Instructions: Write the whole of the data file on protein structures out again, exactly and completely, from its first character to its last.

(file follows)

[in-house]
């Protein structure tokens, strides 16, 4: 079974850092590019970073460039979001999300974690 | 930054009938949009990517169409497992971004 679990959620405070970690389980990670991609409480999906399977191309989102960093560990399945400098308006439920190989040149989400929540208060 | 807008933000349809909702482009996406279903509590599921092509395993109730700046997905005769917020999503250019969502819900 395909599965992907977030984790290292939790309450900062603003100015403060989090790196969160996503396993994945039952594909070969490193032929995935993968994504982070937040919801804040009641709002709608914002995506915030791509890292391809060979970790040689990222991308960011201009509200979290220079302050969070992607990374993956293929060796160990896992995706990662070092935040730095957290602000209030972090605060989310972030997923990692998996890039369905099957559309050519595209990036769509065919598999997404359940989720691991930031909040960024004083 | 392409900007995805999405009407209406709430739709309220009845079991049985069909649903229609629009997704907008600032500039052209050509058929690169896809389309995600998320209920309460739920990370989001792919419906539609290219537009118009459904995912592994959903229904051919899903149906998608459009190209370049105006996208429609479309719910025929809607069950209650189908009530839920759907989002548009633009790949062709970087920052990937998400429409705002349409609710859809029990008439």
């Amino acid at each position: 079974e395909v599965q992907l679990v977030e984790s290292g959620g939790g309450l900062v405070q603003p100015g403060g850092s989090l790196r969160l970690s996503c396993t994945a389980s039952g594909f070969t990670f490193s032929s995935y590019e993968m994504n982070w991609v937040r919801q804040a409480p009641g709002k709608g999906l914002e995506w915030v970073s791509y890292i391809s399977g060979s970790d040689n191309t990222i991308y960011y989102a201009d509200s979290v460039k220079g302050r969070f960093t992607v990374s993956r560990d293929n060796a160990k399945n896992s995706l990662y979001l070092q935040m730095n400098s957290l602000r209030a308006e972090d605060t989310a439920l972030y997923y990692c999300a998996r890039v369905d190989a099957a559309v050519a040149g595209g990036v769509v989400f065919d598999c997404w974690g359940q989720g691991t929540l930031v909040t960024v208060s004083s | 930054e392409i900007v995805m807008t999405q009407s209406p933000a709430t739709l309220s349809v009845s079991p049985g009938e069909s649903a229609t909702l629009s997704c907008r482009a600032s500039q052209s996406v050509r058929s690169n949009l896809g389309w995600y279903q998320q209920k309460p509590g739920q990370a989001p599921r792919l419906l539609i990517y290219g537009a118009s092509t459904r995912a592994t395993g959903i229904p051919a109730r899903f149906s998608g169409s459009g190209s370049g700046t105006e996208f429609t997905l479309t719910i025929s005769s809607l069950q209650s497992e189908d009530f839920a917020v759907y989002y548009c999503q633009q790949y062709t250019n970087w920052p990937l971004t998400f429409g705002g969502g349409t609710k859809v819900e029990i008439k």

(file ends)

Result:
[in-house]
């Protein structure tokens, strides 16, 4: 079974850092590019970073460039979001999300974690 | 930054009938949009990517169409497992971004 679990959620405070970690389980990670991609409480999906399977191309989102960093560990399945400098308006439920190989040149989400929540208060 | 807008933000349809909702482009996406279903509590599921092509395993109730700046997905005769917020999503250019969502819900 395909599965992907977030984790290292939790309450900062603003100015403060989090790196969160996503396993994945039952594909070969490193032929995935993968994504982070937040919801804040009641709002709608914002995506915030791509890292391809060979970790040689990222991308960011201009509200979290220079302050969070992607990374993956293929060796160990896992995706990662070092935040730095957290602000209030972090605060989310972030997923990692998996890039369905099957559309050519595209990036769509065919598999997404359940989720691991930031909040960024004083 | 392409900007995805999405009407209406709430739709309220009845079991049985069909649903229609629009997704907008600032500039052209050509058929690169896809389309995600998320209920309460739920990370989001792919419906539609290219537009118009459904995912592994959903229904051919899903149906998608459009190209370049105006996208429609479309719910025929809607069950209650189908009530839920759907989002548009633009790949062709970087920052990937998400429409705002349409609710859809029990008439």
């Amino acid at each position: 079974e395909v599965q992907l679990v977030e984790s290292g959620g939790g309450l900062v405070q603003p100015g403060g850092s989090l790196r969160l970690s996503c396993t994945a389980s039952g594909f070969t990670f490193s032929s995935y590019e993968m994504n982070w991609v937040r919801q804040a409480p009641g709002k709608g999906l914002e995506w915030v970073s791509y890292i391809s399977g060979s970790d040689n191309t990222i991308y960011y989102a201009d509200s979290v460039k220079g302050r969070f960093t992607v990374s993956r560990d293929n060796a160990k399945n896992s995706l990662y979001l070092q935040m730095n400098s957290l602000r209030a308006e972090d605060t989310a439920l972030y997923y990692c999300a998996r890039v369905d190989a099957a559309v050519a040149g595209g990036v769509v989400f065919d598999c997404w974690g359940q989720g691991t929540l930031v909040t960024v208060s004083s | 930054e392409i900007v995805m807008t999405q009407s209406p933000a709430t739709l309220s349809v009845s079991p049985g009938e069909s649903a229609t909702l629009s997704c907008r482009a600032s500039q052209s996406v050509r058929s690169n949009l896809g389309w995600y279903q998320q209920k309460p509590g739920q990370a989001p599921r792919l419906l539609i990517y290219g537009a118009s092509t459904r995912a592994t395993g959903i229904p051919a109730r899903f149906s998608g169409s459009g190209s370049g700046t105006e996208f429609t997905l479309t719910i025929s005769s809607l069950q209650s497992e189908d009530f839920a917020v759907y989002y548009c999503q633009q790949y062709t250019n970087w920052p990937l971004t998400f429409g705002g969502g349409t609710k859809v819900e029990i008439k």